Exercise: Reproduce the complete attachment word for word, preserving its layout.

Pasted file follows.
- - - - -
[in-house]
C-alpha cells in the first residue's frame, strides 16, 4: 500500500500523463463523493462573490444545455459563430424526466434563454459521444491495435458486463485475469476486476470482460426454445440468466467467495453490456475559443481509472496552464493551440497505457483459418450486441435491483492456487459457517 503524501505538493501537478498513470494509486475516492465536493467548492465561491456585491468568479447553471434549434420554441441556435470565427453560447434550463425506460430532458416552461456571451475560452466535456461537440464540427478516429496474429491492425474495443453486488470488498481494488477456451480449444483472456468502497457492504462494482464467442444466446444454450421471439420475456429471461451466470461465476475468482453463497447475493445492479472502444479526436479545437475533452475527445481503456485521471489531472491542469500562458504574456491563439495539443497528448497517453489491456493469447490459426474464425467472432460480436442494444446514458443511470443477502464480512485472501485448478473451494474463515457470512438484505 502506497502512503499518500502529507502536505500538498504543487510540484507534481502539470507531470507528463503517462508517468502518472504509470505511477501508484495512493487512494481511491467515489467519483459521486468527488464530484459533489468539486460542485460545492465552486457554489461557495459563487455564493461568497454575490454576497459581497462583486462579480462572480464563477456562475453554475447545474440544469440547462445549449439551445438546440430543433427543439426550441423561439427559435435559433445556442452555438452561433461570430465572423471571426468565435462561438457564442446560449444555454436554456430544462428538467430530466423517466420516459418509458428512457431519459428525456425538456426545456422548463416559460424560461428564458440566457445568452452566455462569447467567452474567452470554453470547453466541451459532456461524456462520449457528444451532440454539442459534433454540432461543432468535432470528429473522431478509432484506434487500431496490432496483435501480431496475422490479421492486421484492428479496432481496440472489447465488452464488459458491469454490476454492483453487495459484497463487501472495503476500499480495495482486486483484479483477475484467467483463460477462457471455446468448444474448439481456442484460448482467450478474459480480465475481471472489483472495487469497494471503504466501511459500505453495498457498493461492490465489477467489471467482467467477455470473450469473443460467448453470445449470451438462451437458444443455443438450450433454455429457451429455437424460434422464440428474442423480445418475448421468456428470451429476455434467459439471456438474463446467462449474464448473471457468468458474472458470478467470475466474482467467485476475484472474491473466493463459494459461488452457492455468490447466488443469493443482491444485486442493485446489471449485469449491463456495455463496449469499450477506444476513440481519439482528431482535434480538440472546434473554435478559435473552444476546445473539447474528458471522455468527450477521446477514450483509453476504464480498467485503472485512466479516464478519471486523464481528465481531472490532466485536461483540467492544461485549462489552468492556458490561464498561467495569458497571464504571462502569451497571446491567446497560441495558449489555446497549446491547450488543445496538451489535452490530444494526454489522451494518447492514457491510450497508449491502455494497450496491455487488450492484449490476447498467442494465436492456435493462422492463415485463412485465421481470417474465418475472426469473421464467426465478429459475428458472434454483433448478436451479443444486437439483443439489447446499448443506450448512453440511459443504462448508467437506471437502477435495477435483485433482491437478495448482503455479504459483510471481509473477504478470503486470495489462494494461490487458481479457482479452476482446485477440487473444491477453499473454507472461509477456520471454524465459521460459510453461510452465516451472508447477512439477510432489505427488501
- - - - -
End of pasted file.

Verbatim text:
[in-house]
C-alpha cells in the first residue's frame, strides 16, 4: 500500500500523463463523493462573490444545455459563430424526466434563454459521444491495435458486463485475469476486476470482460426454445440468466467467495453490456475559443481509472496552464493551440497505457483459418450486441435491483492456487459457517 503524501505538493501537478498513470494509486475516492465536493467548492465561491456585491468568479447553471434549434420554441441556435470565427453560447434550463425506460430532458416552461456571451475560452466535456461537440464540427478516429496474429491492425474495443453486488470488498481494488477456451480449444483472456468502497457492504462494482464467442444466446444454450421471439420475456429471461451466470461465476475468482453463497447475493445492479472502444479526436479545437475533452475527445481503456485521471489531472491542469500562458504574456491563439495539443497528448497517453489491456493469447490459426474464425467472432460480436442494444446514458443511470443477502464480512485472501485448478473451494474463515457470512438484505 502506497502512503499518500502529507502536505500538498504543487510540484507534481502539470507531470507528463503517462508517468502518472504509470505511477501508484495512493487512494481511491467515489467519483459521486468527488464530484459533489468539486460542485460545492465552486457554489461557495459563487455564493461568497454575490454576497459581497462583486462579480462572480464563477456562475453554475447545474440544469440547462445549449439551445438546440430543433427543439426550441423561439427559435435559433445556442452555438452561433461570430465572423471571426468565435462561438457564442446560449444555454436554456430544462428538467430530466423517466420516459418509458428512457431519459428525456425538456426545456422548463416559460424560461428564458440566457445568452452566455462569447467567452474567452470554453470547453466541451459532456461524456462520449457528444451532440454539442459534433454540432461543432468535432470528429473522431478509432484506434487500431496490432496483435501480431496475422490479421492486421484492428479496432481496440472489447465488452464488459458491469454490476454492483453487495459484497463487501472495503476500499480495495482486486483484479483477475484467467483463460477462457471455446468448444474448439481456442484460448482467450478474459480480465475481471472489483472495487469497494471503504466501511459500505453495498457498493461492490465489477467489471467482467467477455470473450469473443460467448453470445449470451438462451437458444443455443438450450433454455429457451429455437424460434422464440428474442423480445418475448421468456428470451429476455434467459439471456438474463446467462449474464448473471457468468458474472458470478467470475466474482467467485476475484472474491473466493463459494459461488452457492455468490447466488443469493443482491444485486442493485446489471449485469449491463456495455463496449469499450477506444476513440481519439482528431482535434480538440472546434473554435478559435473552444476546445473539447474528458471522455468527450477521446477514450483509453476504464480498467485503472485512466479516464478519471486523464481528465481531472490532466485536461483540467492544461485549462489552468492556458490561464498561467495569458497571464504571462502569451497571446491567446497560441495558449489555446497549446491547450488543445496538451489535452490530444494526454489522451494518447492514457491510450497508449491502455494497450496491455487488450492484449490476447498467442494465436492456435493462422492463415485463412485465421481470417474465418475472426469473421464467426465478429459475428458472434454483433448478436451479443444486437439483443439489447446499448443506450448512453440511459443504462448508467437506471437502477435495477435483485433482491437478495448482503455479504459483510471481509473477504478470503486470495489462494494461490487458481479457482479452476482446485477440487473444491477453499473454507472461509477456520471454524465459521460459510453461510452465516451472508447477512439477510432489505427488501